Nellie

Nellie Plush Pony

In 1897, Rush Blodget started working for Wells Fargo as a wagon driver in Bakersfield, California. The town was about to experience an oil boom, but for Rush, the town was a small community of familiar faces. Everyone in town knew Rush and the horse named Nellie that pulled the Wells Fargo wagon.

Every day, Rush and his “working pal” Nellie went to the railroad depot to collect the important business and money packages for Wells Fargo customers in Bakersfield. Nellie knew her job well: she often backed the Wells Fargo wagon up to the depot platform without being told, and waited patiently while Rush loaded the express wagon.

Nellie history

Rush and Nellie performed an important role for local banks dependent on secure shipments of gold coins from San Francisco. In those days, gold coins were the preferred method of payment. Local banks accepted dollar bills reluctantly, and paper money was quickly shipped out of town and exchanged for gold coins. Sometimes, Rush and Nellie carried as much as $20,000 in coins in the back of their wagon.

Bakersfield depot, 1918 Bakersfield depot, 1918
(Wells Fargo Corporate Archives)

Other shipments of coins were less valuable but were just as important to the local economy. The Redhick Brothers started offering the town’s first $.99 bargains from their store, which started putting pennies into the pockets of people throughout Bakersfield. As those pennies found their way into the coffers of the Kern Valley Bank, the cashier had them rounded up and shipped out of town by Wells Fargo express.

One day in 1898, Nellie made an unexpected delivery. Rush and Nellie were at the railroad depot loading the wagon when a sick soldier, returning from service in the Spanish American War, got off the train. Rush recognized that the man in need of help was his brother, Sgt. Claude R. Blodget, who had gone to war with the National Guard a few months before.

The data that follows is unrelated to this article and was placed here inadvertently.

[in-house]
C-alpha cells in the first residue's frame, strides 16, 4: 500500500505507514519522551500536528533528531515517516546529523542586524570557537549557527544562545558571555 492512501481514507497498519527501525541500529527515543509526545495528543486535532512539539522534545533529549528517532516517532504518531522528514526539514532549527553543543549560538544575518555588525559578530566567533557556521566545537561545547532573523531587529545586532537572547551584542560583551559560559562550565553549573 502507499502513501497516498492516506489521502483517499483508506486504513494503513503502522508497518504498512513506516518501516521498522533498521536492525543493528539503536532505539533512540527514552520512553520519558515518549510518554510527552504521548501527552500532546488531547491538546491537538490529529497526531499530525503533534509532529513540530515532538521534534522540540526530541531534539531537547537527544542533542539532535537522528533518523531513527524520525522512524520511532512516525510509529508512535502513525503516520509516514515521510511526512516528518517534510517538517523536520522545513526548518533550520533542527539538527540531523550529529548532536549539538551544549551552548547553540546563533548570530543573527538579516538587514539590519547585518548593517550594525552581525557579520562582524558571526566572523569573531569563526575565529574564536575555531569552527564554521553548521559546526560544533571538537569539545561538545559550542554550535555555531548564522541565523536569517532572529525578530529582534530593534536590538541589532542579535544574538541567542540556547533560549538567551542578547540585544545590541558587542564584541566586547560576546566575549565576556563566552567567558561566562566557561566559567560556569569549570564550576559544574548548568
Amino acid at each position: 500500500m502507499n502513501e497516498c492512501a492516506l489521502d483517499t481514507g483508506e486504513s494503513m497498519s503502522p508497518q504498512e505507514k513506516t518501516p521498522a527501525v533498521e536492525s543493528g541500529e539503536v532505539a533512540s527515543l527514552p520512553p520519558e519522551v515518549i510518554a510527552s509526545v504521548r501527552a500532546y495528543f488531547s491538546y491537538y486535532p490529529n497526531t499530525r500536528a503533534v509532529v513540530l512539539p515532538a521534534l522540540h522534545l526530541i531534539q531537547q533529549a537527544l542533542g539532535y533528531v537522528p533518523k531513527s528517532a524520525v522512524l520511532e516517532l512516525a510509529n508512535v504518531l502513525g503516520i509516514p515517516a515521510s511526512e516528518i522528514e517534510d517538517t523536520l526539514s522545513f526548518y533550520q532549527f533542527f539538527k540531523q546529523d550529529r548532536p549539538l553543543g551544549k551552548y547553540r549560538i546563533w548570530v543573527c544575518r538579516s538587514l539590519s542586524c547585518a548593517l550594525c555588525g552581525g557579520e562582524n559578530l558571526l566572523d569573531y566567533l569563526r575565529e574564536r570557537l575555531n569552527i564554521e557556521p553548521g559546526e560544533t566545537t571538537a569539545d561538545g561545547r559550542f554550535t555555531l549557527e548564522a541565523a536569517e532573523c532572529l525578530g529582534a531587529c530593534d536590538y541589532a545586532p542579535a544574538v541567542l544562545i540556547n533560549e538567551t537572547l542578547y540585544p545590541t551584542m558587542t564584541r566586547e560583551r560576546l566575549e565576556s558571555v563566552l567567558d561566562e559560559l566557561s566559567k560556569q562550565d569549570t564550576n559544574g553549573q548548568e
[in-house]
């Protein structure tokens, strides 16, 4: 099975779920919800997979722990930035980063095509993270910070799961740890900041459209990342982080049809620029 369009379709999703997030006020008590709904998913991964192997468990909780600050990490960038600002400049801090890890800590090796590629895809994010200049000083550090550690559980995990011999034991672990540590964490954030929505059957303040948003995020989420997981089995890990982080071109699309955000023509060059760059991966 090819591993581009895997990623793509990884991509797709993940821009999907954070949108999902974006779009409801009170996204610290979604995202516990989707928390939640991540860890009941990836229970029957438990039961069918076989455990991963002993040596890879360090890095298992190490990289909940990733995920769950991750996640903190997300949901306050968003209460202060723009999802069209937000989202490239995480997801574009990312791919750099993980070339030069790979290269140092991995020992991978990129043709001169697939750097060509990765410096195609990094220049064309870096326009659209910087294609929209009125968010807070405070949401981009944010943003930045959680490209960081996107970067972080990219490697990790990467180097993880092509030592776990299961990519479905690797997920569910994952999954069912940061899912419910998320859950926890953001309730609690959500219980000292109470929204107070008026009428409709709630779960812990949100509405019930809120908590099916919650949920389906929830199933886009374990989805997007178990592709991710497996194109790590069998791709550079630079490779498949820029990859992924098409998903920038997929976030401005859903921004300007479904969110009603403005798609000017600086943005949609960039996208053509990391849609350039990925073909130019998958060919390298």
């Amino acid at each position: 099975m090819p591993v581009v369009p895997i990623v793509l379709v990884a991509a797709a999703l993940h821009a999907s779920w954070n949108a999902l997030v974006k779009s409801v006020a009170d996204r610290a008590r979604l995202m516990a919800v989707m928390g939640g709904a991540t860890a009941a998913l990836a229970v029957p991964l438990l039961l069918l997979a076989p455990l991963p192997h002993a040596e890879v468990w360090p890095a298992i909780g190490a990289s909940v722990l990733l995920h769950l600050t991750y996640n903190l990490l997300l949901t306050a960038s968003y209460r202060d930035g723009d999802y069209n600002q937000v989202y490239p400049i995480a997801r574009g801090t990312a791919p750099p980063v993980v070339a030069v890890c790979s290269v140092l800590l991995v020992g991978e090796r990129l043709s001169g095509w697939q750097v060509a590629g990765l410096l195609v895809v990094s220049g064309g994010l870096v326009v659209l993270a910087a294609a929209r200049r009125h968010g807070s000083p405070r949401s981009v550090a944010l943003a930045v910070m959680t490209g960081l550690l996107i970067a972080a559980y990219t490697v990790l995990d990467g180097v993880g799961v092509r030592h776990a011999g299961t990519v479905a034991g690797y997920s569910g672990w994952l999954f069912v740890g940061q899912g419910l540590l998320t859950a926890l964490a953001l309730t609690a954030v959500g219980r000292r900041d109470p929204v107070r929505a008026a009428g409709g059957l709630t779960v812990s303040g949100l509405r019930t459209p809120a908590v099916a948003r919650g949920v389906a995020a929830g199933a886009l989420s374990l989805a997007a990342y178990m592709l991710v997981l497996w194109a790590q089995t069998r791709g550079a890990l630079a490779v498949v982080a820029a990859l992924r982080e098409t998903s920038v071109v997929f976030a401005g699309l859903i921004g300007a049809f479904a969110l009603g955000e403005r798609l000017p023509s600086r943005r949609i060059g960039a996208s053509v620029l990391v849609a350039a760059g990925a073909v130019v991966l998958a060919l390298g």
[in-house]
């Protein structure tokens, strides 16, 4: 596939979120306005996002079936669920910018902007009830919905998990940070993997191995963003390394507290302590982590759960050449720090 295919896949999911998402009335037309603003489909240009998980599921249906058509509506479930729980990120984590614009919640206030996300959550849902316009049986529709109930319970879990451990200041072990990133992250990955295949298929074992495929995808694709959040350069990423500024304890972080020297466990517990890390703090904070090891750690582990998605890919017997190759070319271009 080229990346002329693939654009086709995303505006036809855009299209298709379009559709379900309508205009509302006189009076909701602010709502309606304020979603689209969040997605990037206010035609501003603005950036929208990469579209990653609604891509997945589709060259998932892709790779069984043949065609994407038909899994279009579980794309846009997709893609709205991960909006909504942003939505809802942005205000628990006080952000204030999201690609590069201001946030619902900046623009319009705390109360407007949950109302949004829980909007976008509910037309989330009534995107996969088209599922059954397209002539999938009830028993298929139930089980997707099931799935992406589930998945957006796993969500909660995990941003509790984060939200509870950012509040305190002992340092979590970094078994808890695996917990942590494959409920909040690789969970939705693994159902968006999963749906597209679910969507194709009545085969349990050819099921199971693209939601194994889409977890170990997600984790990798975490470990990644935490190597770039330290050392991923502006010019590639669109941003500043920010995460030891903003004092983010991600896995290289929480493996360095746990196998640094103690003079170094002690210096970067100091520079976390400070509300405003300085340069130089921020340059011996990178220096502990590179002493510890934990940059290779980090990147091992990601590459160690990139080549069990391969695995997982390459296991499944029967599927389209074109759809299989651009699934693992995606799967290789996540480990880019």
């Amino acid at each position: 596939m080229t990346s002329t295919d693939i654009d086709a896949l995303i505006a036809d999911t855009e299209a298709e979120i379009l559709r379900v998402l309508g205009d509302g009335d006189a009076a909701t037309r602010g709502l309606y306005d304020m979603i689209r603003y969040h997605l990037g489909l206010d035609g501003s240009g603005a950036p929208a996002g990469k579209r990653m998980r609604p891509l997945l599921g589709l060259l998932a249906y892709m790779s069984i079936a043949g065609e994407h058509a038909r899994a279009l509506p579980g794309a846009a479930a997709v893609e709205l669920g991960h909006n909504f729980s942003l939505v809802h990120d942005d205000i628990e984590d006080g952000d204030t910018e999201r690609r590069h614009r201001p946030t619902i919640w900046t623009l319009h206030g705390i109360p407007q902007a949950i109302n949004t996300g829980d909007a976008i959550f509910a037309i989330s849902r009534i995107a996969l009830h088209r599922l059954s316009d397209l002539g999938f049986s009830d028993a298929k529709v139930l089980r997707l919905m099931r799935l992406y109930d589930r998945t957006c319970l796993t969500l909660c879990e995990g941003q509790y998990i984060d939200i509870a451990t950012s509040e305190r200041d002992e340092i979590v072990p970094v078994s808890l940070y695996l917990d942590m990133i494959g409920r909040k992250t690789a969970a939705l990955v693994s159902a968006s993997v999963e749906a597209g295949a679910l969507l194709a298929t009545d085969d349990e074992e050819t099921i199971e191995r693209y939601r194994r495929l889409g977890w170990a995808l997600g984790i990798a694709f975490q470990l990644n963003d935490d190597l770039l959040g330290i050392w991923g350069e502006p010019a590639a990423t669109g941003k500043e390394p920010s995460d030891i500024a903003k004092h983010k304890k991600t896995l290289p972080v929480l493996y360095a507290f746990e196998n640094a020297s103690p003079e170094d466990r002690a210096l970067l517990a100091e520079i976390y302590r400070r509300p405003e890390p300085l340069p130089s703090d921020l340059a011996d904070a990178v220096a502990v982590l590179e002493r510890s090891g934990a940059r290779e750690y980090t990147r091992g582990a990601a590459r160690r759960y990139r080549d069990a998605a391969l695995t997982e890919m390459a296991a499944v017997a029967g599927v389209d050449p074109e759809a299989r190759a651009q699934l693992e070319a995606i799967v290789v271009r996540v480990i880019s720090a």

At that time, Bakersfield had no ambulance or emergency hospital. Rush loaded Sgt. Blodget onto the wagon and shouted for Nellie to “Hurry! Hurry! Hurry! To my home!” Nellie was famous around town for her calm, slow pace, but on this occasion, understanding the urgency, she picked up a lively trot to Rush’s home where a doctor was called. Once Rush was sure his brother was in safe hands, he and Nellie went back to work.

Sgt. Claude Blodget. Sgt. Claude Blodget.
(Courtesy of the family of Rush M. Blodget Jr.)

Rush and Nellie continued working together until Rush went off to college. Many years later, in a letter to the Wells Fargo museum, Rush shared his story and his fond memories of working with Nellie. “The memory of all those duties brings a sense of nostalgia,” he wrote. “But as I look back, and visualize Alkin Hall at his desk, and the bundles on the floor, and can see through the window, as the symbol of the transportation for which Wells Fargo is so famous, a noble servant of the old express company, standing in quiet dignity waiting her next duty—Nellie.”

Rush Blodget (center) with his brothers Percy (right) and Claude (left.) Rush Blodget (center) with his brothers Percy (right) and Claude (left.)
(Courtesy of the family of Rush M. Blodget Jr.)


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Nellie Activity Book

Download and print the Nellie Wells Fargo Activity Book.

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